JINTY

47298

The loco is one of the batch built by the Hunslet Engine Co. to a Midland design attributed to Fowler of 1899, itself an update of an earlier design by Johnson for a light shunting engine. Such was the urgency for the type that the newly created LMS put orders for the engines out to six of the British locomotive builders, and 7298 emerged from Leeds in November 1924, works No. 1463. The 422-strong class were used all over the LMS system in marshalling yards and carriage sidings, with the occasional branch line passenger train and regular pick-up goods trains.

Three engine history cards are available. The card for the first two years is missing, but a summary is contained on the card commenced in 1927 where it is specified as a motive power class '3' 0-6-0 Standard Goods Tank non-superheated. Initially the engine was numbered 7138, renumbered 7298 on 14th March 1935, and allocated to the Western 'A' Division of the LMS and shedded at Camden. The construction cost was £3168, charged to Capital Renewals as per RS Minute dated 29th November 1923. From 4th February 1928 the engine was allocated to Northampton where it stayed until February 1941, when it went to Willesden for 15 months, before moving on to Bletchley where it saw out the next 12 years. Its final shed was Sutton Oak, St Helens, from August 1954 until it was withdrawn.

By way of improvement to the class only one is recorded. As of 2nd September 1937, Works Order No. 4210,3098 was applied at a cost of £15.16.6d (£15.82), presumably the fitting of Ross safety valves in lieu of the original Ramsbottom type. In December 1950 the 194 copper tubes were reduced to 192 steel ones. By this time the engine had been renumbered 47298 in British Railway's series as of 7th August 1948.

During its life it went through nine boilers, averaging a boiler change every five or six years. Normally a repaired boiler from another Jinty was received, but in 1938 a new one was fitted. Ten assorted heavy overhauls were carried out, together with a range of light repairs. Derby did some of this work but Bow (North London) is also mentioned on two occasions.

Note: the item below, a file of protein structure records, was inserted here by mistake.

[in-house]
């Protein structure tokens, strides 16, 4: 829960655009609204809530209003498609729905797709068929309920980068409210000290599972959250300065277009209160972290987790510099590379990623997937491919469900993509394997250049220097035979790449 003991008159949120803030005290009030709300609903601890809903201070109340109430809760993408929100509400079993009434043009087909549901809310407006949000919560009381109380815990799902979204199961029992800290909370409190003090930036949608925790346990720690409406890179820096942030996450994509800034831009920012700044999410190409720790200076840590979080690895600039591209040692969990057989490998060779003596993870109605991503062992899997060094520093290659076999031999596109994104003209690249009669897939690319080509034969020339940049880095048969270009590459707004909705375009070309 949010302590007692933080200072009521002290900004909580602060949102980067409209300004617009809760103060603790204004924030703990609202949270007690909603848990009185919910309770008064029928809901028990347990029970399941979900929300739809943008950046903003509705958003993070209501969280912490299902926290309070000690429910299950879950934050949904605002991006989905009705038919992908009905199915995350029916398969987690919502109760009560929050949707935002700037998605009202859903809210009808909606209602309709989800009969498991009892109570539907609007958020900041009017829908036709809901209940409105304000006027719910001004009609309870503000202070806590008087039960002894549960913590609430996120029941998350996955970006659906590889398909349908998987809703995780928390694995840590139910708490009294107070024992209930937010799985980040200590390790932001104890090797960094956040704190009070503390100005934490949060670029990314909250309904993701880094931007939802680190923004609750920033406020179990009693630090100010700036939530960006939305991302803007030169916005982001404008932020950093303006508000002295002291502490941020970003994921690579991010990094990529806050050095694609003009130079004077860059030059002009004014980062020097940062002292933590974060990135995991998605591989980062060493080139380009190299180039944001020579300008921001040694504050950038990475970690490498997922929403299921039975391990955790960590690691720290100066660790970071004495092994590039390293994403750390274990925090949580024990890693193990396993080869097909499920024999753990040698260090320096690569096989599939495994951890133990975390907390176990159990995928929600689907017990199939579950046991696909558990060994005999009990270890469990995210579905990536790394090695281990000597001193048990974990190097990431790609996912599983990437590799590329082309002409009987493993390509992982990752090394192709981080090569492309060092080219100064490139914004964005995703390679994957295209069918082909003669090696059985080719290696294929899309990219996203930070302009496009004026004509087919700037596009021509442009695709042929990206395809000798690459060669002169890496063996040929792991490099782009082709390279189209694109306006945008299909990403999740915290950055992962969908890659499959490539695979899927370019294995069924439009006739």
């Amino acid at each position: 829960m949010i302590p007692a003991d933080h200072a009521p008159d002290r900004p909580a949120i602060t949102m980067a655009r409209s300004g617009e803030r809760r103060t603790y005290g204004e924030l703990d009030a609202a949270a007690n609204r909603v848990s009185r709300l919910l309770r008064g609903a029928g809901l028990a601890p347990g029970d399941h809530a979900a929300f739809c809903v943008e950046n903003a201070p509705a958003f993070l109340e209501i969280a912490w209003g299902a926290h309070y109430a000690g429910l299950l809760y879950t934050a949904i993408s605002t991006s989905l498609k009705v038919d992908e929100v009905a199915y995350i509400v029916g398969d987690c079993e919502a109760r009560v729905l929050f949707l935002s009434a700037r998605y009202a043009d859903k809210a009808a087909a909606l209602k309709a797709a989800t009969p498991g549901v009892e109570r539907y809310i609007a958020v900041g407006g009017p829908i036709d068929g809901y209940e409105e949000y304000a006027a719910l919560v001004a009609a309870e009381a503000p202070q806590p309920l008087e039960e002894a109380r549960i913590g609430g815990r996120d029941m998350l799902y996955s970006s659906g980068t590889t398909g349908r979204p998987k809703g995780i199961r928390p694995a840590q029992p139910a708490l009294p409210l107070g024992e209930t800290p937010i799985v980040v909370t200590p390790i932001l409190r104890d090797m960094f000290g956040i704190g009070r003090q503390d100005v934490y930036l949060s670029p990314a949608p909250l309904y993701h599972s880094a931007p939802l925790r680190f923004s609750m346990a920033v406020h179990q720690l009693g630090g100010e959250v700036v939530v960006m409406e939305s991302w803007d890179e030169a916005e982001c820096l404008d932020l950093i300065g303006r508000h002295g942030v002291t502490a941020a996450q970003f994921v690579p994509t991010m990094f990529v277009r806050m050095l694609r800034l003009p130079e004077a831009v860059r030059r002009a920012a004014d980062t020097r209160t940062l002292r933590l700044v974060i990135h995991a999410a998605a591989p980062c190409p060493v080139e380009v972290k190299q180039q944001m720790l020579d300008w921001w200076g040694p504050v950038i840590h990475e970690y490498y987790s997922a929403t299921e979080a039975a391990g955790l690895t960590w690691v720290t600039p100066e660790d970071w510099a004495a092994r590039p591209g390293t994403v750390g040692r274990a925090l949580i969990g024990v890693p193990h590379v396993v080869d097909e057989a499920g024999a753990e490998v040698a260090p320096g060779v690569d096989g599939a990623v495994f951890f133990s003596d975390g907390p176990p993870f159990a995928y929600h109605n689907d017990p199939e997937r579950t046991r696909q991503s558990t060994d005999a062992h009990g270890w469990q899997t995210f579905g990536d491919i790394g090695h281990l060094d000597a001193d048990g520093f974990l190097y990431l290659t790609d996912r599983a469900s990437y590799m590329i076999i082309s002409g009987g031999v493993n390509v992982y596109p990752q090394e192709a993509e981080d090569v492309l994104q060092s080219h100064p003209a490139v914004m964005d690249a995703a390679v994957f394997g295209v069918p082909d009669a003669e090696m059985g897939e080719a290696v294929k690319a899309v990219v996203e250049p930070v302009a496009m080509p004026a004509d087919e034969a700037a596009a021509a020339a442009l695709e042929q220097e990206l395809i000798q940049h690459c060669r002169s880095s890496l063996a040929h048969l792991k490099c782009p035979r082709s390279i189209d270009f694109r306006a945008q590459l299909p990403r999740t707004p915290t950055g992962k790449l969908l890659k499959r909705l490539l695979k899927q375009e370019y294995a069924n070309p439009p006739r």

Withdrawal and a move to Barry came for our example in 1966, being rescued from there in 1974 with a move to Steamport. Restoration took place there, with 7298 returning to steam in 1979. 7298 took part in the 'Rocket 150' celebrations at Rainhill in 1980 and looked a fine sight (see below).

Arrival at Llangollen came in 1983, where it has had something of a chameleon existence, variously appearing in BR black and LMS black, as well as masquerading as a certain famous blue engine at times. More recently it has stayed permanently in its most famous blue livery, visiting other railways during the course of the year, as well as starring in our own 'Thomas' events.

Shed Allocations

Camden

?

1924

Northampton

?

1928

Willesden

?

1941

Bletchley

2B?

1942

Bletchley

4A

1950

Bletchley

1E

1952

Sutton Oak (St Helens)

10E

1954

Sutton Oak (St Helens)

10D

1955

Stored

1965

Withdrawn

1966

Barry scrapyard

1966

Steamport, Southport

1974

Llangollen

1983

Principal Dimensions

Wheel arrangement

0-6-0T

Power classification

3F

Nominal tractive effort

20,830 lbs

Weight

49 tons

Wheel diameter

4'7"

Cylinders

Two 18" x 26"

Boiler pressure

160psi

Valve gear

Stephenson

'Thomas' and friend ('Old Isambard') approach Carrog with a heavily-laden train during the October 1999 'A Day out With Thomas' event. (Keith Langston)

Thomas and friend
approach Carrog?

Appearing in its LMS guise, Jinty 7298 has just run round its train at Llangollen in 1994. (Keith Langston)

7298 in Llangollen
station, 1994.

1993: in Llangollen Station with a then dead 44806

16th April 2008 in the workshops.

The boiler has been removed and the crown stays are being replaced.

Photo John Rutter

LEFT: Taken at Barry on 1st March 1970, and shows 47298 in the company of 34058  Sir Frederick Pile, and GWR 2-8-0 3855. Whilst 47298 escaped in July 1974, 34058 did not leave until July 1986, and 3855 finally departed in August 1987. The rear of the tender on the extreme right belongs to Stanier Crab 42968, now a regular performer at the Severn Valley.

RIGHT: Taken on 26th July 1973, and protective work has commenced. In the intervening three years, the engines have moved around the yard, and 47298 finds itself in the company of (left to right), Black 5 45379, Standard 5 73096 sporting a Patricroft “shedplate”, and the tender back from celebrity 8F 48151.

Photos and captions - Ted Buckley

7298 at Rainhill

Photos - Ted Buckley

Above: 'Branch Line' weekend 1998, and 47298 departs from Carrog with the freight train. (Dave Ford)

Leaving Carrog
with freight

'Branch Line' weekend 1999: a glimpse of the future? 47298 appears to arrive from Corwen with a freight train!

( Photo-Robert Brittle)

A glimpse of the
future?

The final set of photos of 47298, taken on Monday 9th June 1980.  LEFT:  shows the loco on possibly its strangest pilot duty ever, arriving at Manchester Victoria’s old Platform 15, piloting 925 Cheltenham, and 35028 Clan Line (out of shot). All locos were in steam.

SECOND LEFT: shows the loco at rest, just beyond the station’s erstwhile overall roof, now sadly no more.

THIRD LEFT features a very contented driver, dreaming of the old days and the Miles Platting banker, perhaps!

RIGHT: A spirited departure. The driver kindly held back for a few moments whilst the DMU arriving from the opposite direction came to a stand.

All Photos and Captions - Ted Buckley



47298 has now left Llangollen for pastures new